# Uni­verse as Brahmn

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Vedanta is about nei­ther the­ism nor athe­ism. Or, to put it an­other way, it is athe­ism in the­ism and the­ism in athe­ism. Ac­cord­ing to Vedanta, Brahmn is the ul­ti­mate char­ac­ter or struc­ture of the uni­verse. The uni­verse is Brahmn in dis­guise. When the uni­verse is re­duced to its stark­est naked­ness, it is Brahmn.

The Bri­hadaranyaka, Chan­do­gya and Tait­tiriya Upan­ishads make it plain and clear that Brahmn is akasha — that is, space, ‘Kham brahma, akasho vy nama brahma.… When the Isha Upan­ishad says that it is the in­side of all and the out­side of all, it means space. Brahmn is “the largest and the ever en­largen­ing”, “that which con­tains all but is not con­tained by any­thing”.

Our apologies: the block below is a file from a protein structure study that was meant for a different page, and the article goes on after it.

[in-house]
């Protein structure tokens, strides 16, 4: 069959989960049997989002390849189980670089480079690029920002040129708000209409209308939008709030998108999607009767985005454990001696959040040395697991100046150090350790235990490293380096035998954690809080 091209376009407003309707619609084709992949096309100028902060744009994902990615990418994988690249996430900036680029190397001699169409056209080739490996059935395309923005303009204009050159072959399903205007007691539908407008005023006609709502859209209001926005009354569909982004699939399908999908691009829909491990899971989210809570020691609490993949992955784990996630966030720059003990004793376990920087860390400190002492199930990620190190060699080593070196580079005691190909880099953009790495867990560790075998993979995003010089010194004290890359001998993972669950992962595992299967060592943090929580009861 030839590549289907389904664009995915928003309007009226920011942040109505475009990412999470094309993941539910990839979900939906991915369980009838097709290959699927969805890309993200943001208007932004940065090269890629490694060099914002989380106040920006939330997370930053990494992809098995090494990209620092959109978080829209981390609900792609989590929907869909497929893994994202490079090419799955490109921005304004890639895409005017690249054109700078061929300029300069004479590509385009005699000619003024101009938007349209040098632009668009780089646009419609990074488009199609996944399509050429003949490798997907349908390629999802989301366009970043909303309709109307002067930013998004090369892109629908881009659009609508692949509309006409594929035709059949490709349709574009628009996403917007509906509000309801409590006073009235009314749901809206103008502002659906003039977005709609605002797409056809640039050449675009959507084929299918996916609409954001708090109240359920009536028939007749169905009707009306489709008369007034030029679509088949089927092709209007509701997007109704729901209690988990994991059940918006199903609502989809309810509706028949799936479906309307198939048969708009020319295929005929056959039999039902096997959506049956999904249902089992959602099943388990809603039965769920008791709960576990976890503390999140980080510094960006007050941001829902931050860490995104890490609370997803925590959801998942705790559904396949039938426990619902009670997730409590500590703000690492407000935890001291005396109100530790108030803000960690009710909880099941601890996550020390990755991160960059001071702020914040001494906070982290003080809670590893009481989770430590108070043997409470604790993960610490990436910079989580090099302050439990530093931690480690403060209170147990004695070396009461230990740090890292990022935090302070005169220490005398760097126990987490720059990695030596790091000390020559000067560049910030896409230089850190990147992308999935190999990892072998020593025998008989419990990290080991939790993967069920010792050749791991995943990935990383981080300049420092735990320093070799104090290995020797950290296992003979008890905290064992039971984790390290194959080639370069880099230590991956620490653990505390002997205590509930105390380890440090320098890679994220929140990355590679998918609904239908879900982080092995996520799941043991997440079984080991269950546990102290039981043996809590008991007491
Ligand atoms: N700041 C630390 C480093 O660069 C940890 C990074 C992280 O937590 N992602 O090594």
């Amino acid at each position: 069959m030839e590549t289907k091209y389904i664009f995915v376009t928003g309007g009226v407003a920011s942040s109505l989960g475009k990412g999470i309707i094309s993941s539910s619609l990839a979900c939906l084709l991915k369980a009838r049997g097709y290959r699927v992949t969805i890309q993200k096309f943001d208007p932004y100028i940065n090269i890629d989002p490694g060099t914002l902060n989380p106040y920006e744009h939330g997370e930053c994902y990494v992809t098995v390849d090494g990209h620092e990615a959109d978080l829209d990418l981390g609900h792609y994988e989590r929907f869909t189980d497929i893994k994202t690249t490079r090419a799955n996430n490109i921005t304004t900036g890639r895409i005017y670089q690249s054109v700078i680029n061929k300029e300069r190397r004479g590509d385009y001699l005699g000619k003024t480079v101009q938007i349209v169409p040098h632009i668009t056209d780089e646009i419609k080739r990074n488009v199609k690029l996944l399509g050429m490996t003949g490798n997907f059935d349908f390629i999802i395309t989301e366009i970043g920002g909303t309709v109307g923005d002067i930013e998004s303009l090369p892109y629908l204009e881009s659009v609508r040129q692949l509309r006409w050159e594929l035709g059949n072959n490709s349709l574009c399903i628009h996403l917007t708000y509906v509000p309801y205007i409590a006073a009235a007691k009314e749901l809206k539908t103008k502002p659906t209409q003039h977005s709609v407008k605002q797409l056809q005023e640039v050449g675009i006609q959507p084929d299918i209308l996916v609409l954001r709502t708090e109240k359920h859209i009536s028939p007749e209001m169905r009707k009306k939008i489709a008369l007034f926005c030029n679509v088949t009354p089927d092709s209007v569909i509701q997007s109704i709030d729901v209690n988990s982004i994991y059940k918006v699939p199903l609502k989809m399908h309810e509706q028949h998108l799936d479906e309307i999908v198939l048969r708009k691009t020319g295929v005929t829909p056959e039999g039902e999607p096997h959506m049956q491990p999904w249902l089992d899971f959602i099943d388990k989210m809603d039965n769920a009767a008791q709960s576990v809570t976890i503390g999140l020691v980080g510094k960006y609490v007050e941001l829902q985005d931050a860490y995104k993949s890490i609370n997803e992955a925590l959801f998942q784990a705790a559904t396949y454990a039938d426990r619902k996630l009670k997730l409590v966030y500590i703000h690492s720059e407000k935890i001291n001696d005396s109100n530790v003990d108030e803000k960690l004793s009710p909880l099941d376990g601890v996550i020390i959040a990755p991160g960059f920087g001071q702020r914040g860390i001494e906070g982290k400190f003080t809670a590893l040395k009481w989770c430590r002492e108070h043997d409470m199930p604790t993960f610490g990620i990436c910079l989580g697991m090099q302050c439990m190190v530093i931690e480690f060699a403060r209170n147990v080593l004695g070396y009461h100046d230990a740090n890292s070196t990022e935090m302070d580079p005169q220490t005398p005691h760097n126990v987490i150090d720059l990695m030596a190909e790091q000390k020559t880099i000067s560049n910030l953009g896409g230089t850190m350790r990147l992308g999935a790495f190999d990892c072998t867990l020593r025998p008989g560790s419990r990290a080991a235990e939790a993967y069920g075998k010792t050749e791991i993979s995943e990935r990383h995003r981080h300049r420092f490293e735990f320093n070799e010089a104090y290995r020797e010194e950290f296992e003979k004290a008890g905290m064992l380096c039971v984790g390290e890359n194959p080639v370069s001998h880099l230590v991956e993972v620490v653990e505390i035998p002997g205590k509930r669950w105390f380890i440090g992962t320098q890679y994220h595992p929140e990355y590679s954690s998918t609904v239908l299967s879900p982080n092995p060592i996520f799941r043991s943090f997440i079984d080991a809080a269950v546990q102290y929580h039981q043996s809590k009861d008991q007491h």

Brahmn, or space, was just a point in the be­gin­ning, be­fore Cre­ation. A point, as we learn in our ge­om­e­try class, has no di­men­sions. As it is di­men­sion­less, it is called nir­guna, or with­out at­tributes. Nir­guna Brahmn is space with­out di­men­sions — that is, space con­tracted to a point. Then this point — re­ferred to as ak­shara, ma­tra, bindu or shukra — ex­ploded. The cause for the ex­plo­sion is kama, or li­bido. Kama is the primeval and eter­nal force. It is this primeval force that man­i­fests it­self as all the forces in the world. Kama is the cre­ator. Kama is one with the point. The ex­plo­sion of the point is the burst of kama. One can make out Vedanta as be­ing ei­ther the­is­tic or athe­is­tic in ac­cor­dance with one’s bent of mind, but in it­self, Vedanta is nei­ther the­is­tic nor athe­is­tic. Vedanta is sim­ply the sci­ence of the ul­ti­mate na­ture of be­ing.